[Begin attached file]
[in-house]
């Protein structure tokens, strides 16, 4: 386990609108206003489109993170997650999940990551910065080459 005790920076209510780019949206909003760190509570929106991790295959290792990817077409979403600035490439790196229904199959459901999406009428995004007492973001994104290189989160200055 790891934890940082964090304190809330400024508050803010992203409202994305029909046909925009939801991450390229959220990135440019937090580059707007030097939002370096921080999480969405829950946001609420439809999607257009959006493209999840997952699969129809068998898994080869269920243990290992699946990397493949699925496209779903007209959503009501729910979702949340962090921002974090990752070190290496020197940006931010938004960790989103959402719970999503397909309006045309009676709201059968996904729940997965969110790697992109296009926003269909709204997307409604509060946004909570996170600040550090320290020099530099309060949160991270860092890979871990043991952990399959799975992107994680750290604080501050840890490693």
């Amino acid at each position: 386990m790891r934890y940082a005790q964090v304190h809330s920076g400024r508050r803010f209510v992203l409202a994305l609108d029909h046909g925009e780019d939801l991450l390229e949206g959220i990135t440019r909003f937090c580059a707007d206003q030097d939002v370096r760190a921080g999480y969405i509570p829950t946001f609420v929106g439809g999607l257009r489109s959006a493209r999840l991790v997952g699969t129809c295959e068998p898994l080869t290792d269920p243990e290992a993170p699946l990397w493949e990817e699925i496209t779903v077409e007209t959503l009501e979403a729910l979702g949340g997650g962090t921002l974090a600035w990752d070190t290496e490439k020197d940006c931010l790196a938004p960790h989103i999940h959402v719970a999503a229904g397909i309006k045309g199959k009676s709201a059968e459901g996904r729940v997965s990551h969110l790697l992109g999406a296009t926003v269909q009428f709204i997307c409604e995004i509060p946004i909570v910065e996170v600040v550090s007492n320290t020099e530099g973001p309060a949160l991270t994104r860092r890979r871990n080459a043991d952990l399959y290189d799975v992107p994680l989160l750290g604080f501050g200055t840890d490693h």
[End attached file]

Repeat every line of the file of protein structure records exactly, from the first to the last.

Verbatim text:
[in-house]
């Protein structure tokens, strides 16, 4: 386990609108206003489109993170997650999940990551910065080459 005790920076209510780019949206909003760190509570929106991790295959290792990817077409979403600035490439790196229904199959459901999406009428995004007492973001994104290189989160200055 790891934890940082964090304190809330400024508050803010992203409202994305029909046909925009939801991450390229959220990135440019937090580059707007030097939002370096921080999480969405829950946001609420439809999607257009959006493209999840997952699969129809068998898994080869269920243990290992699946990397493949699925496209779903007209959503009501729910979702949340962090921002974090990752070190290496020197940006931010938004960790989103959402719970999503397909309006045309009676709201059968996904729940997965969110790697992109296009926003269909709204997307409604509060946004909570996170600040550090320290020099530099309060949160991270860092890979871990043991952990399959799975992107994680750290604080501050840890490693």
């Amino acid at each position: 386990m790891r934890y940082a005790q964090v304190h809330s920076g400024r508050r803010f209510v992203l409202a994305l609108d029909h046909g925009e780019d939801l991450l390229e949206g959220i990135t440019r909003f937090c580059a707007d206003q030097d939002v370096r760190a921080g999480y969405i509570p829950t946001f609420v929106g439809g999607l257009r489109s959006a493209r999840l991790v997952g699969t129809c295959e068998p898994l080869t290792d269920p243990e290992a993170p699946l990397w493949e990817e699925i496209t779903v077409e007209t959503l009501e979403a729910l979702g949340g997650g962090t921002l974090a600035w990752d070190t290496e490439k020197d940006c931010l790196a938004p960790h989103i999940h959402v719970a999503a229904g397909i309006k045309g199959k009676s709201a059968e459901g996904r729940v997965s990551h969110l790697l992109g999406a296009t926003v269909q009428f709204i997307c409604e995004i509060p946004i909570v910065e996170v600040v550090s007492n320290t020099e530099g973001p309060a949160l991270t994104r860092r890979r871990n080459a043991d952990l399959y290189d799975v992107p994680l989160l750290g604080f501050g200055t840890d490693h």